Perhaps the most obscure tunes on the album is “If It’s Love You Want Baby, That’s Me,” another gem from the Louis Jordan catalogue. Not only was he a great musician, composer, and all-around funny guy, but Jordan was ahead of his time as one of the earliest rap artists. He’d often break into a spoken-word segment of a tune set to rhythm, and the results were always hilarious. Also featuring the great Howard Alden on guitar, this tune allowed me the opportunity to write a more up-to-date rap section from my own twisted comedic mind. It really helps sell the story of a guy who thinks he’s a real ladies man, but in reality just doesn’t “get” women, and probably never will…
The first true ballad on the recording is “A Sunday Kind of Love,” which was actually written by Louis Prima. This song went on to success and popularity thanks to recording stars as Etta James. But, in our version, we went to the original source for inspiration. Again, we feature the inimitable Houston Person on tenor, who told me this song was one of his all-time favorites. It clearly shows in his soulful approach to this track.
There were originally only eleven songs to be recorded. But, in the “eleventh hour,”after reviewing the lineup with jazz record exec, Jeff Levinson, he mentioned a true tribute to Prima is just not complete without “Just a Gigolo/I Ain’t Got Nobody.” So Jason quickly arrangemed, a two-horn w/trio ensemble performing the first half of the medley, with a classic “Sam Butera and the Witnesses” style taking the second half into a deep swing groove. Once again, the song features Houston Person as the voice of Butera, while I happily traded scat choruses with the great “tenor man.”
“Dream a Little Dream” was certainly made popular by Louis Armstrong well before Mama Cass did her own immortal version. Jason T accompanies me on vocals and soprano sax with a sweet & slow stride piano. I also gave a little nod to Bing, as I whistle off into the fade.
Legendary bassist Ray Drummond is the solo voice that rings at the start of Jordan’s classic hit, “Is You Is, or Is You Ain’t my Baby?” This track features the full ensemble, with Houston Person soloing. When Jason and I collaborated on composing the shout chorus, I though it would be fun to write some lyrics that helped to expand the story line. The band loved it and we hope you do too.
My second duet with Cyrille Aimée is a medley. “La Vie En Rose” is sung beautifully at the start by Cyrille in her native French. This melody is a perfect compliment to the sweet Oscar Hammerstein song, “Give Me A Kiss to Build a Dream On.” Both of these songs were closely associated with Louis Armstrong throughout his career, and these melodies were gorgeously interwoven throughout this Jason Teborek arrangement, featuring Warren Vache’s exquisite solo on cornet. Since two of the three Louis represented on this album were trumpet men, it was really important to find the right voice to fill the trumpet/cornet chair. We sure found it with Warren!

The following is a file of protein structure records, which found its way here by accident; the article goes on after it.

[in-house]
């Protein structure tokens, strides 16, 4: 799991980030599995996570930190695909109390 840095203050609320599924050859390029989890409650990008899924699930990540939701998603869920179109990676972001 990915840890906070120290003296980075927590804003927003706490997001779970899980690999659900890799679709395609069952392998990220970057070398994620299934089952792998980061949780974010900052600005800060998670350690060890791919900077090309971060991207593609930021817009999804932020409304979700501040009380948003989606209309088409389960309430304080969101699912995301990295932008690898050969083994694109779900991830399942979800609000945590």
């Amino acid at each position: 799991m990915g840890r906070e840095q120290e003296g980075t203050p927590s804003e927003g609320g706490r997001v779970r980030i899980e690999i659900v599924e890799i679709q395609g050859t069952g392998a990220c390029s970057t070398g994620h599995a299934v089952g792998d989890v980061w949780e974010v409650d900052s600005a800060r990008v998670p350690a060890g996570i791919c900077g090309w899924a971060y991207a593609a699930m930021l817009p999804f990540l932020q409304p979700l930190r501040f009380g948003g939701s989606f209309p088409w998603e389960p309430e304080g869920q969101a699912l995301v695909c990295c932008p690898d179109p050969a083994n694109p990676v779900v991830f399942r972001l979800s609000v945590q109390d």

Our second-to-last tune, “St James Infirmary,” is one of my personal favorites, a real story-saloon number. This New Orleans – style dirge conjures up images of an early Armstrong performing this classic tune from his vintage repertoire. This great arrangement by Taborek features Vache and myself on horn solos, that great Dixieland tradition made so popular the world over by Ambassador Satch.
The Sherman Brothers gave us their gem, “I Wanna Be Like You” from the classic Disney film, “The Jungle Book,” which brings us full circle with this swingin’ up-tempo number. Originally written for and performed by Prima, as King Louis the Orangutan, and Phil Harris as Baloo the bear, this has always been a tune fit for a party animal! So in this arrangement, we also included segments of another Prima original, “Sing Sing Sing,” woven throughout the piece. Ace drummer Bill Goodwin executes the Krupa-style tom-toms with authentic flair! Fellow scat singer Pete McGuinness and I get to show off our chops in this grand finale to “Swing That Music!”
Well, the journey has certainly been a full one. And to help me realize my final vision from my initial concept to the finished product were three people I like to call my “Dream Team,” my Manager and Post Producer, Suzi Reynolds, who brought me two Grammy winning wizards, Mixing Engineer, Michael O’Reilly and that master of mastering, Alan Silverman. Suzi’s impeccable ears helped me to realize the sonic integrity all the musicians, “passed” and present truly deserve. But above all else, it was an absolute joy! With a great producers, superb arrangers, a truly swinging band, and the enduring legacy of “The Three Louis, “you can’t help but to have a blast putting a project like this together. In fact, I challenge you to listen to this album without a smile on your face, or moving to the beat, or getting out of your seat and just dancing! And as happy as this project makes me, I hope it can help bring even more joy to a world in need of just that! Happy listening.